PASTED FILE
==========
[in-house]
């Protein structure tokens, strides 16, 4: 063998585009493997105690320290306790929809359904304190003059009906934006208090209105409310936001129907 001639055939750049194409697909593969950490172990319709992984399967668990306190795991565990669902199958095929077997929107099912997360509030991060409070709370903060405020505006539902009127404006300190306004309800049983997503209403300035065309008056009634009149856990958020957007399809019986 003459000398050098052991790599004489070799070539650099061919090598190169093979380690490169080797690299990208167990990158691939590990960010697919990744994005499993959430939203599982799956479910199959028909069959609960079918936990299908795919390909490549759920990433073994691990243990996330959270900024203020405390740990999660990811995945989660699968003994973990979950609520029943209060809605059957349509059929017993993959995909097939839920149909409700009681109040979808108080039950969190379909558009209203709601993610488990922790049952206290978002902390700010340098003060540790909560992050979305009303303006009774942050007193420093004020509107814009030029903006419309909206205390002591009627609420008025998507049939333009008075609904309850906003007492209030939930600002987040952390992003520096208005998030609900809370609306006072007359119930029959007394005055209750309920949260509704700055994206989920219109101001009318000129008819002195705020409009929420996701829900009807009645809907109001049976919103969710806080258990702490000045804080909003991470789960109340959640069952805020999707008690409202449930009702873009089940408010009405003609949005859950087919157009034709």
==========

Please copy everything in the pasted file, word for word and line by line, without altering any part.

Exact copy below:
[in-house]
């Protein structure tokens, strides 16, 4: 063998585009493997105690320290306790929809359904304190003059009906934006208090209105409310936001129907 001639055939750049194409697909593969950490172990319709992984399967668990306190795991565990669902199958095929077997929107099912997360509030991060409070709370903060405020505006539902009127404006300190306004309800049983997503209403300035065309008056009634009149856990958020957007399809019986 003459000398050098052991790599004489070799070539650099061919090598190169093979380690490169080797690299990208167990990158691939590990960010697919990744994005499993959430939203599982799956479910199959028909069959609960079918936990299908795919390909490549759920990433073994691990243990996330959270900024203020405390740990999660990811995945989660699968003994973990979950609520029943209060809605059957349509059929017993993959995909097939839920149909409700009681109040979808108080039950969190379909558009209203709601993610488990922790049952206290978002902390700010340098003060540790909560992050979305009303303006009774942050007193420093004020509107814009030029903006419309909206205390002591009627609420008025998507049939333009008075609904309850906003007492209030939930600002987040952390992003520096208005998030609900809370609306006072007359119930029959007394005055209750309920949260509704700055994206989920219109101001009318000129008819002195705020409009929420996701829900009807009645809907109001049976919103969710806080258990702490000045804080909003991470789960109340959640069952805020999707008690409202449930009702873009089940408010009405003609949005859950087919157009034709």